Master informational guide for Gogul Visor
Q: Can you see?
A: Straight-forward visibility will most likely be impaired. This can range from slight to complete impairment, depending on lens combination and darkness of the environment. The darker it is, the harder it is to see. However, visibility below the visor, towards the ground, is good. See some visibility examples at the bottom of the page (click here to scroll).
Q: How is the visor worn?
A: An elastic cord goes over the ear and around the head. Tension can be adjusted by moving stop knots in the cord. The cord slots can also accept a variety of other DIY securement methods.
Q: What if the visor is too narrow?
A: The end stops can be shaved down, allowing the arms to open wider. You can also try shaving down or replacing the foam pads on the arms, just beware of the wires underneath. See video below.
Q: What if the elastic is too tight?
A: Elastic cord is readily available at craft stores. You can also try another cordage, such as a shoelace. You can also cut the elastic cord in half and add cordage to the center with fisherman's knots.
Q: What if the visor doesn't sit on my nose comfortably?
A (small nose): If the visor sags because it isn't touching your nose bridge, try wearing it upside down. The forehead foam might reach your nose, and the panels can be flipped accordingly. If that doesn't work or is too goofy, try to zip-tie on additional padding such as rolled fabric.
A (big nose): If the visor sits too high on your nose, you can try to zip-tie additional padding to the forehead foam to push the visor away from your face. You can also try removing the nose pad foam.
Q: It won't fit no matter what I do!?
A: If you have had it for less than a month and it is in new condition, you can return it, minus the cost of return shipping. Contact me.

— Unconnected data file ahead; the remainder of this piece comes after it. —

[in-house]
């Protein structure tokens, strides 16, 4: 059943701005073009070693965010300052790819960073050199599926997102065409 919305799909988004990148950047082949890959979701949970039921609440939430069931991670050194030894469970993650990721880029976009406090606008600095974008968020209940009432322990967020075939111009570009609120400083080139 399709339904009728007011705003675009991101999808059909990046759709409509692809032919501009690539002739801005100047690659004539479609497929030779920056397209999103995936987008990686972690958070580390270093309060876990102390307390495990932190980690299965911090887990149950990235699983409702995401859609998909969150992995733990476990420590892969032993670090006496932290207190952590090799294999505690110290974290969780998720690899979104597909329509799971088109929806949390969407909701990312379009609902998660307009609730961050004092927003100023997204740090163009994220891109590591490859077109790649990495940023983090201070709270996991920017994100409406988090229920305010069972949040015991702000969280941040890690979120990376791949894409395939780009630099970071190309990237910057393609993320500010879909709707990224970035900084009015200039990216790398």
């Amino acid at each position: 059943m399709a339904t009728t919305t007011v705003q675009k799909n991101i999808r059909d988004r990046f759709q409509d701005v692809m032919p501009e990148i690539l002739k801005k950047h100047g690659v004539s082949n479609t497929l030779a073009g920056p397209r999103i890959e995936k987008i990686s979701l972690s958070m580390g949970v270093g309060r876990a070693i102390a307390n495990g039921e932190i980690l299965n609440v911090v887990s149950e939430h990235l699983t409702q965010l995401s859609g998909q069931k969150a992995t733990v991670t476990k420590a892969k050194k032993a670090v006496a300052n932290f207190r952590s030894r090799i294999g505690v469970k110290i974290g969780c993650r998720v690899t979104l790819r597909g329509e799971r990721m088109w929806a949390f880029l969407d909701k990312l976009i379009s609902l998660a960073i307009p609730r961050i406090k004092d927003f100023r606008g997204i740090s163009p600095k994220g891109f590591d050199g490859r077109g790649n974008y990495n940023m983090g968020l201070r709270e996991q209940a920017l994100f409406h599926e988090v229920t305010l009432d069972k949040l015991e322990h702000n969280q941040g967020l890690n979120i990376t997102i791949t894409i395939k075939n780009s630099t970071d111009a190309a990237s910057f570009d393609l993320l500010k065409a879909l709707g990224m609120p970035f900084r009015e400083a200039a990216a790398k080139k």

Q: What if the LED's don't work? (WARRANTY)
A: First try basic troubleshooting: Swap the batteries. Check for broken wires at the arm hinges, as this is the most likely place for something to eventually break. Which switches don't work?
If something has broken and you have had it for less than a month, I'll repair or replace it at no cost to you. If you've had it for more than a month, I'll try to troubleshoot and instruct you on how to fix it. I'm a small business and these handmade devices might have some undiscovered bugs, so I appreciate your understanding.
Q: Can I order other panels/lenses?
A: You can buy additional lenses and faceplates. I don't usually sell additional side panels because they're mostly the same except for special models. Beware - some panel and/or lens combinations will only work as originally intended.
Q: Why doesn't my model have buttons like some others do?
A: Momentary buttons are omitted if they wouldn't have any interesting effect. This is usually in the case of the RGB shifting LEDs, which must be toggled on.
Toggle switches: All models have two LED channels which can be toggled on with the switches on the bottom of the visor.
Momentary switches: Some models have momentary switches on the top of the visor. When the toggle switch is set to OFF, the momentary switch turns the LED channel ON. When the toggle switch is set to ON, the momentary switch turns the LED channel OFF.
Each arm has a battery under the cover panel. Use a 2mm metric hex wrench to remove the (2) M3x6 screws. Release the battery clip to remove and replace the CR2032 battery.
Use a 2mm metrix hex wrench to remove the (2) M3x6 screws from the faceplate. Push the lenses out from the inside, applying even pressure on each side. The lenses and faceplate can be replaced in any order and any orientation. Same goes for the side panels.
If the light is too bright on your eyes, consider adding electrical tape to the rearmost lens to block some of the light.
The panels are easy to remove and paint. You can even use them as templates to make your own panels from your preferred construction material.
The frame has (4) unused holes for captured M3 nuts. Clever makers can use these points to attach stuff to the top and bottom. The face of the frame has more unused holes: (4) @ 1mm for small screws, and (4) @ 3.5mm for large screws or heat-setting M3 nut inserts. There are also (10) zip-tie slots for attaching additional padding.
Cameras see differently than eyeballs.
The combined perspective of both eyes improves visibility a bit beyond these pictures.